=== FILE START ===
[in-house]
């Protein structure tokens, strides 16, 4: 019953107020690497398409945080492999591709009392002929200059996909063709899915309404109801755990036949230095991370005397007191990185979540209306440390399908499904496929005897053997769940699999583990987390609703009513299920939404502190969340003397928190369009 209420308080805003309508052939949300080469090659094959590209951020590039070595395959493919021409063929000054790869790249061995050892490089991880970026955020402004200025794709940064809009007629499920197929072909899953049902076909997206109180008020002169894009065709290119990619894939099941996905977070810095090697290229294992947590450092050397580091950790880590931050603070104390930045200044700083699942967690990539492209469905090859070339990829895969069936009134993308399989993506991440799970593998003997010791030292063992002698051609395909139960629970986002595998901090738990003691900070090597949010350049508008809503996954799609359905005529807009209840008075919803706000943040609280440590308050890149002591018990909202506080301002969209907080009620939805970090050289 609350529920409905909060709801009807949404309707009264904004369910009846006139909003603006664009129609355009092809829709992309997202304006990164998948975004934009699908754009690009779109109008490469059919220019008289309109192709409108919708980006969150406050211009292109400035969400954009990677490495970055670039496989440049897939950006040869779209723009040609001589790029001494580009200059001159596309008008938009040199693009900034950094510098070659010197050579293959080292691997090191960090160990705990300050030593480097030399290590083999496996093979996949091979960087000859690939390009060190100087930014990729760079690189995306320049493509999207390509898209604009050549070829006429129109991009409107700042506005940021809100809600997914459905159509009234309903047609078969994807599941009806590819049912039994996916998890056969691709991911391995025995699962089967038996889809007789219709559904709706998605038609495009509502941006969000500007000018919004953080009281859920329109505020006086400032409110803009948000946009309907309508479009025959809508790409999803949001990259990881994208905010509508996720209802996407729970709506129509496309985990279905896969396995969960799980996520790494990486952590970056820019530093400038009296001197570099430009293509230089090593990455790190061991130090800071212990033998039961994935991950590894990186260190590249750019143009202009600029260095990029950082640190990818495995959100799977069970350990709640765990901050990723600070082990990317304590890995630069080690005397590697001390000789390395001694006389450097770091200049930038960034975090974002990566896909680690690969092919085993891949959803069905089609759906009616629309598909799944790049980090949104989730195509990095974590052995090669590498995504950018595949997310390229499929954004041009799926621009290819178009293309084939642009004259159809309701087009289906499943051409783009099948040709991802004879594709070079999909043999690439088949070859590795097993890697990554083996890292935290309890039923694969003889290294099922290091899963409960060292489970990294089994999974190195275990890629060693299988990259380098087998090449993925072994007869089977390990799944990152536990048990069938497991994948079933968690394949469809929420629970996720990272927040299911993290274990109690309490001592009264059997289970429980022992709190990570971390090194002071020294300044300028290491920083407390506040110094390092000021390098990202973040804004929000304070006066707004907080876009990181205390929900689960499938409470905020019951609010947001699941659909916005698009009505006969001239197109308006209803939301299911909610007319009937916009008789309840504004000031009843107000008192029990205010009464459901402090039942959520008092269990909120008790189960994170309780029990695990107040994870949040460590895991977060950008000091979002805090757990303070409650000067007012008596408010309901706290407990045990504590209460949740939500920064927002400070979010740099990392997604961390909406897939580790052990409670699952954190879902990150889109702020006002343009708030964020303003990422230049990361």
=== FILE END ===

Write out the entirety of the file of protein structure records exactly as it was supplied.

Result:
[in-house]
């Protein structure tokens, strides 16, 4: 019953107020690497398409945080492999591709009392002929200059996909063709899915309404109801755990036949230095991370005397007191990185979540209306440390399908499904496929005897053997769940699999583990987390609703009513299920939404502190969340003397928190369009 209420308080805003309508052939949300080469090659094959590209951020590039070595395959493919021409063929000054790869790249061995050892490089991880970026955020402004200025794709940064809009007629499920197929072909899953049902076909997206109180008020002169894009065709290119990619894939099941996905977070810095090697290229294992947590450092050397580091950790880590931050603070104390930045200044700083699942967690990539492209469905090859070339990829895969069936009134993308399989993506991440799970593998003997010791030292063992002698051609395909139960629970986002595998901090738990003691900070090597949010350049508008809503996954799609359905005529807009209840008075919803706000943040609280440590308050890149002591018990909202506080301002969209907080009620939805970090050289 609350529920409905909060709801009807949404309707009264904004369910009846006139909003603006664009129609355009092809829709992309997202304006990164998948975004934009699908754009690009779109109008490469059919220019008289309109192709409108919708980006969150406050211009292109400035969400954009990677490495970055670039496989440049897939950006040869779209723009040609001589790029001494580009200059001159596309008008938009040199693009900034950094510098070659010197050579293959080292691997090191960090160990705990300050030593480097030399290590083999496996093979996949091979960087000859690939390009060190100087930014990729760079690189995306320049493509999207390509898209604009050549070829006429129109991009409107700042506005940021809100809600997914459905159509009234309903047609078969994807599941009806590819049912039994996916998890056969691709991911391995025995699962089967038996889809007789219709559904709706998605038609495009509502941006969000500007000018919004953080009281859920329109505020006086400032409110803009948000946009309907309508479009025959809508790409999803949001990259990881994208905010509508996720209802996407729970709506129509496309985990279905896969396995969960799980996520790494990486952590970056820019530093400038009296001197570099430009293509230089090593990455790190061991130090800071212990033998039961994935991950590894990186260190590249750019143009202009600029260095990029950082640190990818495995959100799977069970350990709640765990901050990723600070082990990317304590890995630069080690005397590697001390000789390395001694006389450097770091200049930038960034975090974002990566896909680690690969092919085993891949959803069905089609759906009616629309598909799944790049980090949104989730195509990095974590052995090669590498995504950018595949997310390229499929954004041009799926621009290819178009293309084939642009004259159809309701087009289906499943051409783009099948040709991802004879594709070079999909043999690439088949070859590795097993890697990554083996890292935290309890039923694969003889290294099922290091899963409960060292489970990294089994999974190195275990890629060693299988990259380098087998090449993925072994007869089977390990799944990152536990048990069938497991994948079933968690394949469809929420629970996720990272927040299911993290274990109690309490001592009264059997289970429980022992709190990570971390090194002071020294300044300028290491920083407390506040110094390092000021390098990202973040804004929000304070006066707004907080876009990181205390929900689960499938409470905020019951609010947001699941659909916005698009009505006969001239197109308006209803939301299911909610007319009937916009008789309840504004000031009843107000008192029990205010009464459901402090039942959520008092269990909120008790189960994170309780029990695990107040994870949040460590895991977060950008000091979002805090757990303070409650000067007012008596408010309901706290407990045990504590209460949740939500920064927002400070979010740099990392997604961390909406897939580790052990409670699952954190879902990150889109702020006002343009708030964020303003990422230049990361």